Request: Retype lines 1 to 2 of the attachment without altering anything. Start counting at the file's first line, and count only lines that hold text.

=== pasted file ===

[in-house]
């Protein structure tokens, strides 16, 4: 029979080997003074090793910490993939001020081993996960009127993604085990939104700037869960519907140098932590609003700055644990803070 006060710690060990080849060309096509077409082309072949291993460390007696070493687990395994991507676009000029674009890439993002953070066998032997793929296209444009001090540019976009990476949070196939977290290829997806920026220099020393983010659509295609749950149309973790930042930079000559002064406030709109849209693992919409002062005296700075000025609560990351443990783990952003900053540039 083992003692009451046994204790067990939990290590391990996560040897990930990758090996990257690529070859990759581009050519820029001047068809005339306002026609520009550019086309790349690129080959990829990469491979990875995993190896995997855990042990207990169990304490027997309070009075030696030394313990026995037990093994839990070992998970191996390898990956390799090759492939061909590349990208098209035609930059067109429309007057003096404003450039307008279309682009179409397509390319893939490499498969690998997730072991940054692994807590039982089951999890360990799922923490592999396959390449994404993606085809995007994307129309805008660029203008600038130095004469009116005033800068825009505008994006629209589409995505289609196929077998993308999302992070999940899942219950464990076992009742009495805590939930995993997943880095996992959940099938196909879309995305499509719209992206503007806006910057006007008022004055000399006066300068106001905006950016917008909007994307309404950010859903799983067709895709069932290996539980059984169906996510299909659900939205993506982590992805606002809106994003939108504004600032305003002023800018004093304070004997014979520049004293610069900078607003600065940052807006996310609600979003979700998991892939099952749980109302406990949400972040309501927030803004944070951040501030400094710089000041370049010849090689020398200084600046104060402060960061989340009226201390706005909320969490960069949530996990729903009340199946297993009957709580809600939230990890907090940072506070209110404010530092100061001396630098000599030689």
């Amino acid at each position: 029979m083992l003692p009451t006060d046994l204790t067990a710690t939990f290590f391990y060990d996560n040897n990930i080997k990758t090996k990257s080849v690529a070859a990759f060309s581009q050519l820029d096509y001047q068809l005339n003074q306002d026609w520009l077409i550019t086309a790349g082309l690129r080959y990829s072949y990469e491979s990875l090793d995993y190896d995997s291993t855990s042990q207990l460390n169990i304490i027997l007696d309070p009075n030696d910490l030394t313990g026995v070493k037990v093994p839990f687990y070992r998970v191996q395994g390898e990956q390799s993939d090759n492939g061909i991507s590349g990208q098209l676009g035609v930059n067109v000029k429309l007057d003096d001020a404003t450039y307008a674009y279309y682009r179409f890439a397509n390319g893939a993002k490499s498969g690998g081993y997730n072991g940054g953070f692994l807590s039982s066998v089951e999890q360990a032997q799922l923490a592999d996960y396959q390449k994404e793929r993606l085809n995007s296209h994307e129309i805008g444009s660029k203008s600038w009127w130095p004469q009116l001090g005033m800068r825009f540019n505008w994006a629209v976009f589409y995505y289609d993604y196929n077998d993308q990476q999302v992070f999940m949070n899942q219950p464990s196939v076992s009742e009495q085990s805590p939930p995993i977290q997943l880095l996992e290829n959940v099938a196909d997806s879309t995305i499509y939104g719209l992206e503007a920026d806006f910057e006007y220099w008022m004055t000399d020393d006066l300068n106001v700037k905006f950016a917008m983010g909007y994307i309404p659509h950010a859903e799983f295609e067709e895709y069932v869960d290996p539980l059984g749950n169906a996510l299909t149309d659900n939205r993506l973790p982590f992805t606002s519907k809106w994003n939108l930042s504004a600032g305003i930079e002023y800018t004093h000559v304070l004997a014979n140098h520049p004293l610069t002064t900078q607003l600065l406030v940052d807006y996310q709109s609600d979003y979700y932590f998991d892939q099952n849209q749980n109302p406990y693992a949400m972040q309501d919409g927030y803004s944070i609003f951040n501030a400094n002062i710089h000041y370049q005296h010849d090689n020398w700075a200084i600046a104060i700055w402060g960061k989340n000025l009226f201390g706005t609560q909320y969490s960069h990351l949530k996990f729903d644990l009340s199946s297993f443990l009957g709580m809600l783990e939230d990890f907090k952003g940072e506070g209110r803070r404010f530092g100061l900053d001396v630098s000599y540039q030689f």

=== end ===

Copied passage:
[in-house]
């Protein structure tokens, strides 16, 4: 029979080997003074090793910490993939001020081993996960009127993604085990939104700037869960519907140098932590609003700055644990803070 006060710690060990080849060309096509077409082309072949291993460390007696070493687990395994991507676009000029674009890439993002953070066998032997793929296209444009001090540019976009990476949070196939977290290829997806920026220099020393983010659509295609749950149309973790930042930079000559002064406030709109849209693992919409002062005296700075000025609560990351443990783990952003900053540039 083992003692009451046994204790067990939990290590391990996560040897990930990758090996990257690529070859990759581009050519820029001047068809005339306002026609520009550019086309790349690129080959990829990469491979990875995993190896995997855990042990207990169990304490027997309070009075030696030394313990026995037990093994839990070992998970191996390898990956390799090759492939061909590349990208098209035609930059067109429309007057003096404003450039307008279309682009179409397509390319893939490499498969690998997730072991940054692994807590039982089951999890360990799922923490592999396959390449994404993606085809995007994307129309805008660029203008600038130095004469009116005033800068825009505008994006629209589409995505289609196929077998993308999302992070999940899942219950464990076992009742009495805590939930995993997943880095996992959940099938196909879309995305499509719209992206503007806006910057006007008022004055000399006066300068106001905006950016917008909007994307309404950010859903799983067709895709069932290996539980059984169906996510299909659900939205993506982590992805606002809106994003939108504004600032305003002023800018004093304070004997014979520049004293610069900078607003600065940052807006996310609600979003979700998991892939099952749980109302406990949400972040309501927030803004944070951040501030400094710089000041370049010849090689020398200084600046104060402060960061989340009226201390706005909320969490960069949530996990729903009340199946297993009957709580809600939230990890907090940072506070209110404010530092100061001396630098000599030689």